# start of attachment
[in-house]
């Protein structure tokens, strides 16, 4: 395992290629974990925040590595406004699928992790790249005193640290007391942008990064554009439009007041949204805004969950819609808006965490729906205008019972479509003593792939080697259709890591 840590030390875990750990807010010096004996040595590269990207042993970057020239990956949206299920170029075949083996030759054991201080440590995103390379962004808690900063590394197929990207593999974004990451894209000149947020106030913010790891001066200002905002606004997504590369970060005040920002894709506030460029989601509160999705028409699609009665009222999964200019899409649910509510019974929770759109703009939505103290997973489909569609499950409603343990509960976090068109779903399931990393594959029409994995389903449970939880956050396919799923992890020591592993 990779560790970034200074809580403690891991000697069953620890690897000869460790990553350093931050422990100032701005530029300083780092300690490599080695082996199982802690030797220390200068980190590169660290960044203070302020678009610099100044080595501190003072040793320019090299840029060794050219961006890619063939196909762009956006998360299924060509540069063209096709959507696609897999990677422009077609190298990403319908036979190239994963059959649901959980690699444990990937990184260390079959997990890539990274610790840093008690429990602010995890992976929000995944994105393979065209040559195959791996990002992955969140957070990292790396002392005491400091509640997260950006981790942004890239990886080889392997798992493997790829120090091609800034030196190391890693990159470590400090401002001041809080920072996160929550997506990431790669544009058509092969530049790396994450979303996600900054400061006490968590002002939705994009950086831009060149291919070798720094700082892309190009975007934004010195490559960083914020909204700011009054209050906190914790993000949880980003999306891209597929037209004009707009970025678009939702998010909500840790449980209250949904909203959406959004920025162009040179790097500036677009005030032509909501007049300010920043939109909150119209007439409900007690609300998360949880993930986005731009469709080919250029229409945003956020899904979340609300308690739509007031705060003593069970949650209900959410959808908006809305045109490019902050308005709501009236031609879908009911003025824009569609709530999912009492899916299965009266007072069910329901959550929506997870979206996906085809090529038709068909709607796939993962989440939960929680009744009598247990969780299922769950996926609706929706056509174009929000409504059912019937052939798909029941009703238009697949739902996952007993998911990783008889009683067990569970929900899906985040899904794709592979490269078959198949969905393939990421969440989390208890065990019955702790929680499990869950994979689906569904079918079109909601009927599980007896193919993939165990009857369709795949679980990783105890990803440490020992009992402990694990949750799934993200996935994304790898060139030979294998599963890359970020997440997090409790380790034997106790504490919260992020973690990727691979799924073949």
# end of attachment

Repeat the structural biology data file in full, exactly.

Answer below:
[in-house]
């Protein structure tokens, strides 16, 4: 395992290629974990925040590595406004699928992790790249005193640290007391942008990064554009439009007041949204805004969950819609808006965490729906205008019972479509003593792939080697259709890591 840590030390875990750990807010010096004996040595590269990207042993970057020239990956949206299920170029075949083996030759054991201080440590995103390379962004808690900063590394197929990207593999974004990451894209000149947020106030913010790891001066200002905002606004997504590369970060005040920002894709506030460029989601509160999705028409699609009665009222999964200019899409649910509510019974929770759109703009939505103290997973489909569609499950409603343990509960976090068109779903399931990393594959029409994995389903449970939880956050396919799923992890020591592993 990779560790970034200074809580403690891991000697069953620890690897000869460790990553350093931050422990100032701005530029300083780092300690490599080695082996199982802690030797220390200068980190590169660290960044203070302020678009610099100044080595501190003072040793320019090299840029060794050219961006890619063939196909762009956006998360299924060509540069063209096709959507696609897999990677422009077609190298990403319908036979190239994963059959649901959980690699444990990937990184260390079959997990890539990274610790840093008690429990602010995890992976929000995944994105393979065209040559195959791996990002992955969140957070990292790396002392005491400091509640997260950006981790942004890239990886080889392997798992493997790829120090091609800034030196190391890693990159470590400090401002001041809080920072996160929550997506990431790669544009058509092969530049790396994450979303996600900054400061006490968590002002939705994009950086831009060149291919070798720094700082892309190009975007934004010195490559960083914020909204700011009054209050906190914790993000949880980003999306891209597929037209004009707009970025678009939702998010909500840790449980209250949904909203959406959004920025162009040179790097500036677009005030032509909501007049300010920043939109909150119209007439409900007690609300998360949880993930986005731009469709080919250029229409945003956020899904979340609300308690739509007031705060003593069970949650209900959410959808908006809305045109490019902050308005709501009236031609879908009911003025824009569609709530999912009492899916299965009266007072069910329901959550929506997870979206996906085809090529038709068909709607796939993962989440939960929680009744009598247990969780299922769950996926609706929706056509174009929000409504059912019937052939798909029941009703238009697949739902996952007993998911990783008889009683067990569970929900899906985040899904794709592979490269078959198949969905393939990421969440989390208890065990019955702790929680499990869950994979689906569904079918079109909601009927599980007896193919993939165990009857369709795949679980990783105890990803440490020992009992402990694990949750799934993200996935994304790898060139030979294998599963890359970020997440997090409790380790034997106790504490919260992020973690990727691979799924073949």